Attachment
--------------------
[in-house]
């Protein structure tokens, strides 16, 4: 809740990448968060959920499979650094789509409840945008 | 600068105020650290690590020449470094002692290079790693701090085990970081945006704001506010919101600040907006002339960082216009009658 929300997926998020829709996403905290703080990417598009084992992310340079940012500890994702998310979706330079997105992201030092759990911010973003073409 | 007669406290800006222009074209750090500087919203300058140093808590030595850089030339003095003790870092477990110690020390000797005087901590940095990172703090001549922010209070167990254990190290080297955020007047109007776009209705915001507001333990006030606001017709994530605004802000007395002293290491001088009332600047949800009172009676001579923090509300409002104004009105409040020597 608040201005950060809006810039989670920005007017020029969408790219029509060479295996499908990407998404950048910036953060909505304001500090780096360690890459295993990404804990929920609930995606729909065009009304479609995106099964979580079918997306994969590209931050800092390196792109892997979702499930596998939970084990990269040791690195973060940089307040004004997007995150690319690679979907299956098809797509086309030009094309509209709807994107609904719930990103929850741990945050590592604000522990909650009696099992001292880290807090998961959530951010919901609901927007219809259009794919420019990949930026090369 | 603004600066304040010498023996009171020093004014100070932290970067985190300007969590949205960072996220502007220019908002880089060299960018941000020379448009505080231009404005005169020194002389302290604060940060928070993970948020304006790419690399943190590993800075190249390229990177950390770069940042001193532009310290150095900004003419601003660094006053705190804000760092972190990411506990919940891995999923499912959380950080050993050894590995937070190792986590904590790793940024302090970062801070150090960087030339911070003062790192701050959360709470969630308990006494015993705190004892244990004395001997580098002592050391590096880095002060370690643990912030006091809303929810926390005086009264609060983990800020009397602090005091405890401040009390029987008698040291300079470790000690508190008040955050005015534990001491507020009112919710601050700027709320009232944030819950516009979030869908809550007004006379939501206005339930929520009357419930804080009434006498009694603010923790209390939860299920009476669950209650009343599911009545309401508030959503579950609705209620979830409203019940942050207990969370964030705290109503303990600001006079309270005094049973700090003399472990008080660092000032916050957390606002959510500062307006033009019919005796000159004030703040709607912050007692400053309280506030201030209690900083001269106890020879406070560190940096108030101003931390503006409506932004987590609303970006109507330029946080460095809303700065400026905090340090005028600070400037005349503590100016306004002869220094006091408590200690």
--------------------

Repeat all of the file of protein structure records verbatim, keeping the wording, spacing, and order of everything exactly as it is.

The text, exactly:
[in-house]
């Protein structure tokens, strides 16, 4: 809740990448968060959920499979650094789509409840945008 | 600068105020650290690590020449470094002692290079790693701090085990970081945006704001506010919101600040907006002339960082216009009658 929300997926998020829709996403905290703080990417598009084992992310340079940012500890994702998310979706330079997105992201030092759990911010973003073409 | 007669406290800006222009074209750090500087919203300058140093808590030595850089030339003095003790870092477990110690020390000797005087901590940095990172703090001549922010209070167990254990190290080297955020007047109007776009209705915001507001333990006030606001017709994530605004802000007395002293290491001088009332600047949800009172009676001579923090509300409002104004009105409040020597 608040201005950060809006810039989670920005007017020029969408790219029509060479295996499908990407998404950048910036953060909505304001500090780096360690890459295993990404804990929920609930995606729909065009009304479609995106099964979580079918997306994969590209931050800092390196792109892997979702499930596998939970084990990269040791690195973060940089307040004004997007995150690319690679979907299956098809797509086309030009094309509209709807994107609904719930990103929850741990945050590592604000522990909650009696099992001292880290807090998961959530951010919901609901927007219809259009794919420019990949930026090369 | 603004600066304040010498023996009171020093004014100070932290970067985190300007969590949205960072996220502007220019908002880089060299960018941000020379448009505080231009404005005169020194002389302290604060940060928070993970948020304006790419690399943190590993800075190249390229990177950390770069940042001193532009310290150095900004003419601003660094006053705190804000760092972190990411506990919940891995999923499912959380950080050993050894590995937070190792986590904590790793940024302090970062801070150090960087030339911070003062790192701050959360709470969630308990006494015993705190004892244990004395001997580098002592050391590096880095002060370690643990912030006091809303929810926390005086009264609060983990800020009397602090005091405890401040009390029987008698040291300079470790000690508190008040955050005015534990001491507020009112919710601050700027709320009232944030819950516009979030869908809550007004006379939501206005339930929520009357419930804080009434006498009694603010923790209390939860299920009476669950209650009343599911009545309401508030959503579950609705209620979830409203019940942050207990969370964030705290109503303990600001006079309270005094049973700090003399472990008080660092000032916050957390606002959510500062307006033009019919005796000159004030703040709607912050007692400053309280506030201030209690900083001269106890020879406070560190940096108030101003931390503006409506932004987590609303970006109507330029946080460095809303700065400026905090340090005028600070400037005349503590100016306004002869220094006091408590200690």